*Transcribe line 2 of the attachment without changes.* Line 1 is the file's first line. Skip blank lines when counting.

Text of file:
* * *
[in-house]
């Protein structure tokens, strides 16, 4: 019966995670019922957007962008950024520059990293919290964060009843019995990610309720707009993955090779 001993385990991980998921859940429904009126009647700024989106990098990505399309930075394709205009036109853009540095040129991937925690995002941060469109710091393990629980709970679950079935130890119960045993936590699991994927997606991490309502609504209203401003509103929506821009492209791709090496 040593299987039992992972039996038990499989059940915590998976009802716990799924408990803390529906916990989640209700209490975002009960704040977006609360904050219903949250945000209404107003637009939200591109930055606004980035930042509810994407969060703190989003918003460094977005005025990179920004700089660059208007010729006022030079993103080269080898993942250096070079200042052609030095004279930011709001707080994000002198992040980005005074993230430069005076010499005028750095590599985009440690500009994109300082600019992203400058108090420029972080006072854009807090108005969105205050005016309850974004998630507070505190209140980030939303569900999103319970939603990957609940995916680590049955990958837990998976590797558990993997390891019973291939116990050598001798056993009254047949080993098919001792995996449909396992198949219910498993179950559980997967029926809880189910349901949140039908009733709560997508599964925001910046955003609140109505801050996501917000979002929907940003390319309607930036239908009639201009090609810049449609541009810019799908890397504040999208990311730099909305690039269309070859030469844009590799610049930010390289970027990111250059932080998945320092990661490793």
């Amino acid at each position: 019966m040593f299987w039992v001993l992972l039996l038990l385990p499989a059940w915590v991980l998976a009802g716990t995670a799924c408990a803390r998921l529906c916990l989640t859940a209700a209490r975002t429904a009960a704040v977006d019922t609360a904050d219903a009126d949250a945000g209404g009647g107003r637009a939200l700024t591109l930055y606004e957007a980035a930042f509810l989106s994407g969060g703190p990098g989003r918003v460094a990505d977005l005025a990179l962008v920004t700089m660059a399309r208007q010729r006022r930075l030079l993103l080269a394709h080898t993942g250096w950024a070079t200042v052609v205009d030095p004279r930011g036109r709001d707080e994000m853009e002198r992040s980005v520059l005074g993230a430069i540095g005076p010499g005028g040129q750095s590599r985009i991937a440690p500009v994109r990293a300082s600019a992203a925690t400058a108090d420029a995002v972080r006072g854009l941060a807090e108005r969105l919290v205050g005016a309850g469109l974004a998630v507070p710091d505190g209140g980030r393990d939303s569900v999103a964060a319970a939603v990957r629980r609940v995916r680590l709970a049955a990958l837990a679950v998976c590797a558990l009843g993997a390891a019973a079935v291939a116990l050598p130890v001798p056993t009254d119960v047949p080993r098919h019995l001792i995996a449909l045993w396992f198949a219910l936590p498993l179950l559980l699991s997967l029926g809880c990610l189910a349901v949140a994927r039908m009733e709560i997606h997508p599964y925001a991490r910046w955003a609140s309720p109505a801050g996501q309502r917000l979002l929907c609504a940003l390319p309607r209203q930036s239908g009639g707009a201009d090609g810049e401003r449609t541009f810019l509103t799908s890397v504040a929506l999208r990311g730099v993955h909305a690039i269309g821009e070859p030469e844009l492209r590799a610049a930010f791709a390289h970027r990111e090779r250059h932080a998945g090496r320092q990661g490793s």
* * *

């Protein structure tokens, strides 16, 4: 019966995670019922957007962008950024520059990293919290964060009843019995990610309720707009993955090779 001993385990991980998921859940429904009126009647700024989106990098990505399309930075394709205009036109853009540095040129991937925690995002941060469109710091393990629980709970679950079935130890119960045993936590699991994927997606991490309502609504209203401003509103929506821009492209791709090496 040593299987039992992972039996038990499989059940915590998976009802716990799924408990803390529906916990989640209700209490975002009960704040977006609360904050219903949250945000209404107003637009939200591109930055606004980035930042509810994407969060703190989003918003460094977005005025990179920004700089660059208007010729006022030079993103080269080898993942250096070079200042052609030095004279930011709001707080994000002198992040980005005074993230430069005076010499005028750095590599985009440690500009994109300082600019992203400058108090420029972080006072854009807090108005969105205050005016309850974004998630507070505190209140980030939303569900999103319970939603990957609940995916680590049955990958837990998976590797558990993997390891019973291939116990050598001798056993009254047949080993098919001792995996449909396992198949219910498993179950559980997967029926809880189910349901949140039908009733709560997508599964925001910046955003609140109505801050996501917000979002929907940003390319309607930036239908009639201009090609810049449609541009810019799908890397504040999208990311730099909305690039269309070859030469844009590799610049930010390289970027990111250059932080998945320092990661490793």